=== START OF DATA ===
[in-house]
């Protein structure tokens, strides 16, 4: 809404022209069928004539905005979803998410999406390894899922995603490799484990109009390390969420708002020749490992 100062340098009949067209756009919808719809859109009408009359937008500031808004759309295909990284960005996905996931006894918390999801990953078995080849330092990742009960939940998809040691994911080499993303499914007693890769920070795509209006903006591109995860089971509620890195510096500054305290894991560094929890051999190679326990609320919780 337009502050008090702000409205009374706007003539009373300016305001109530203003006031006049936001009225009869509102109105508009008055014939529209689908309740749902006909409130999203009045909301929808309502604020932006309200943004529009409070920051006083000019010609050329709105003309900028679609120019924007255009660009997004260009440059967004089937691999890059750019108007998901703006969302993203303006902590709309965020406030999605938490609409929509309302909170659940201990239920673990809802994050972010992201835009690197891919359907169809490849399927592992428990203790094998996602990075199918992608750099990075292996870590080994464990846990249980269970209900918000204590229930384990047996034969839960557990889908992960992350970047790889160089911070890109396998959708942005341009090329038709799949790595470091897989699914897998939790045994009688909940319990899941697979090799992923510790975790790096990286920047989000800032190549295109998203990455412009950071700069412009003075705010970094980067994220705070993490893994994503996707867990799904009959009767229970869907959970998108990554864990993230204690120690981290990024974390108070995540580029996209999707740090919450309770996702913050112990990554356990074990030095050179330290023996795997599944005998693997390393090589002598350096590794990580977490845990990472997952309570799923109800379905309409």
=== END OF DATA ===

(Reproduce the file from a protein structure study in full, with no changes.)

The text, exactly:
[in-house]
């Protein structure tokens, strides 16, 4: 809404022209069928004539905005979803998410999406390894899922995603490799484990109009390390969420708002020749490992 100062340098009949067209756009919808719809859109009408009359937008500031808004759309295909990284960005996905996931006894918390999801990953078995080849330092990742009960939940998809040691994911080499993303499914007693890769920070795509209006903006591109995860089971509620890195510096500054305290894991560094929890051999190679326990609320919780 337009502050008090702000409205009374706007003539009373300016305001109530203003006031006049936001009225009869509102109105508009008055014939529209689908309740749902006909409130999203009045909301929808309502604020932006309200943004529009409070920051006083000019010609050329709105003309900028679609120019924007255009660009997004260009440059967004089937691999890059750019108007998901703006969302993203303006902590709309965020406030999605938490609409929509309302909170659940201990239920673990809802994050972010992201835009690197891919359907169809490849399927592992428990203790094998996602990075199918992608750099990075292996870590080994464990846990249980269970209900918000204590229930384990047996034969839960557990889908992960992350970047790889160089911070890109396998959708942005341009090329038709799949790595470091897989699914897998939790045994009688909940319990899941697979090799992923510790975790790096990286920047989000800032190549295109998203990455412009950071700069412009003075705010970094980067994220705070993490893994994503996707867990799904009959009767229970869907959970998108990554864990993230204690120690981290990024974390108070995540580029996209999707740090919450309770996702913050112990990554356990074990030095050179330290023996795997599944005998693997390393090589002598350096590794990580977490845990990472997952309570799923109800379905309409």